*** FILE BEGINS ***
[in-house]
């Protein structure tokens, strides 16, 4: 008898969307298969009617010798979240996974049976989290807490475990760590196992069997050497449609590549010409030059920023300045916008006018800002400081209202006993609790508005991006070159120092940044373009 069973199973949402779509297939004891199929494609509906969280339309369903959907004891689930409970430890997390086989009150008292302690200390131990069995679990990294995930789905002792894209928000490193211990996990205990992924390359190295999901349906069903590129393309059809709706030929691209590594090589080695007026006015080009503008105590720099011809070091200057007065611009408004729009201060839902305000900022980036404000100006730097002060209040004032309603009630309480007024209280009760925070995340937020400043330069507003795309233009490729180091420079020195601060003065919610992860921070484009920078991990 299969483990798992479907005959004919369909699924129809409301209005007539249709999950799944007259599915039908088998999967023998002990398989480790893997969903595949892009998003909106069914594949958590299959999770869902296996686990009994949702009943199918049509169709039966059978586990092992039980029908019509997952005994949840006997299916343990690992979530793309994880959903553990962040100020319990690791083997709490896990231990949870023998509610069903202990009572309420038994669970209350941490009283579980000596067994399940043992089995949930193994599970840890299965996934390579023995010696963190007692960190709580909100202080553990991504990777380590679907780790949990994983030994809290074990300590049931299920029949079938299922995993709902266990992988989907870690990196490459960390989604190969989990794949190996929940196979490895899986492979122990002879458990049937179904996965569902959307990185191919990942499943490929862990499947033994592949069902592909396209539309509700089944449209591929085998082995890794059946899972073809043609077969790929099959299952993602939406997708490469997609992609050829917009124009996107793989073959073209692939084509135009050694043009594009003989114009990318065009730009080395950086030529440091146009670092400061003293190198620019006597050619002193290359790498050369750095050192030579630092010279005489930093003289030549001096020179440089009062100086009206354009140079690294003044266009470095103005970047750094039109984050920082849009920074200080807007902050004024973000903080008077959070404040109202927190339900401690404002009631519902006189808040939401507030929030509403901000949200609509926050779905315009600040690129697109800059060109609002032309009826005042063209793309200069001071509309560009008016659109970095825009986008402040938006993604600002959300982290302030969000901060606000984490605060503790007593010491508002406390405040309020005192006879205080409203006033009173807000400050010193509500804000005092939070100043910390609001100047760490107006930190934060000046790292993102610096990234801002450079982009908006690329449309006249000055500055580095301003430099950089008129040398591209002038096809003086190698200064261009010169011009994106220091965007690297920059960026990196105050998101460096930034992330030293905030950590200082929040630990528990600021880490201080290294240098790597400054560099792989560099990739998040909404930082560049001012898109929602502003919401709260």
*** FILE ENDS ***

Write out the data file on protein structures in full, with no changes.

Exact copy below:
[in-house]
């Protein structure tokens, strides 16, 4: 008898969307298969009617010798979240996974049976989290807490475990760590196992069997050497449609590549010409030059920023300045916008006018800002400081209202006993609790508005991006070159120092940044373009 069973199973949402779509297939004891199929494609509906969280339309369903959907004891689930409970430890997390086989009150008292302690200390131990069995679990990294995930789905002792894209928000490193211990996990205990992924390359190295999901349906069903590129393309059809709706030929691209590594090589080695007026006015080009503008105590720099011809070091200057007065611009408004729009201060839902305000900022980036404000100006730097002060209040004032309603009630309480007024209280009760925070995340937020400043330069507003795309233009490729180091420079020195601060003065919610992860921070484009920078991990 299969483990798992479907005959004919369909699924129809409301209005007539249709999950799944007259599915039908088998999967023998002990398989480790893997969903595949892009998003909106069914594949958590299959999770869902296996686990009994949702009943199918049509169709039966059978586990092992039980029908019509997952005994949840006997299916343990690992979530793309994880959903553990962040100020319990690791083997709490896990231990949870023998509610069903202990009572309420038994669970209350941490009283579980000596067994399940043992089995949930193994599970840890299965996934390579023995010696963190007692960190709580909100202080553990991504990777380590679907780790949990994983030994809290074990300590049931299920029949079938299922995993709902266990992988989907870690990196490459960390989604190969989990794949190996929940196979490895899986492979122990002879458990049937179904996965569902959307990185191919990942499943490929862990499947033994592949069902592909396209539309509700089944449209591929085998082995890794059946899972073809043609077969790929099959299952993602939406997708490469997609992609050829917009124009996107793989073959073209692939084509135009050694043009594009003989114009990318065009730009080395950086030529440091146009670092400061003293190198620019006597050619002193290359790498050369750095050192030579630092010279005489930093003289030549001096020179440089009062100086009206354009140079690294003044266009470095103005970047750094039109984050920082849009920074200080807007902050004024973000903080008077959070404040109202927190339900401690404002009631519902006189808040939401507030929030509403901000949200609509926050779905315009600040690129697109800059060109609002032309009826005042063209793309200069001071509309560009008016659109970095825009986008402040938006993604600002959300982290302030969000901060606000984490605060503790007593010491508002406390405040309020005192006879205080409203006033009173807000400050010193509500804000005092939070100043910390609001100047760490107006930190934060000046790292993102610096990234801002450079982009908006690329449309006249000055500055580095301003430099950089008129040398591209002038096809003086190698200064261009010169011009994106220091965007690297920059960026990196105050998101460096930034992330030293905030950590200082929040630990528990600021880490201080290294240098790597400054560099792989560099990739998040909404930082560049001012898109929602502003919401709260």